The relationship between service learning and self-reported civic outcomes of college students based on selected demographic variables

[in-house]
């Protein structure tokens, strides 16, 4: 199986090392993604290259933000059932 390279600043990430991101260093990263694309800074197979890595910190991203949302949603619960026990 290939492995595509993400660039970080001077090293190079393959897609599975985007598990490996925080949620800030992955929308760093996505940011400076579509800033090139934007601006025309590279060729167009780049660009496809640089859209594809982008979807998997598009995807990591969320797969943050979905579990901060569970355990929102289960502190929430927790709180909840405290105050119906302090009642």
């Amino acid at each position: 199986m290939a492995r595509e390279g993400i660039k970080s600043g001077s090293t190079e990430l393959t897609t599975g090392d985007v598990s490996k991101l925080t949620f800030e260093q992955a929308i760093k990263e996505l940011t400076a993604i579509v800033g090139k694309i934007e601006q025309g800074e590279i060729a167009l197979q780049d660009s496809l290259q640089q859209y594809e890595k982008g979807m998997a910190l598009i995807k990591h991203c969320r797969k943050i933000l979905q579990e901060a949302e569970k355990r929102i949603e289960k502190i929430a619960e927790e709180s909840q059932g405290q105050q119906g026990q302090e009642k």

This general purpose of this study was to examine the attitudes of service learning students in relation to demographic variables, civic responsibility, societal locus of control, and civic behavior. The demographic student characteristics used were gender, class standing, college major, volunteerism, and current work status. A secondary purpose of the study was to compare the civic responsibility, societal locus of control, and civic behavior of students majoring in Sport Administration with other college students. Subjects for the study (n = 469) were students enrolled at the University of Southern Mississippi during the Spring 2001 semester. Participants were asked to complete a twenty-two-question survey that addressed demographic variables, civic responsibility, societal locus of control, and civic behavior. Data from the survey revealed that the student participants exhibit a high level of civic responsibility and a relatively low level of civic behavior. Multivariate analysis of variance (MANOVA) and multiple regression analysis techniques were used to analyze the data. The .05 level of significance was used for all statistical tests. There was a statistically significant higher level of civic responsibility, societal locus of control, and civic behavior for students who have participated in service learning when compared to students who have not participated in service learning. The tests of between-subject effects also revealed that mean scores for each of the civic outcomes scales independently were higher for students who have participated in service learning when compared with students who have not participated in service learning. It appears that participation in service learning activities enhanced civic outcomes for Sport Administration students as well as students in other majors. Students that had been exposed to service learning exhibited desired qualities of good citizenship, with an extremely high level of civic responsibility. Although this study does not address academic issues, it does lend credence to the theory that service learning enhances the holistic educational experience of college students.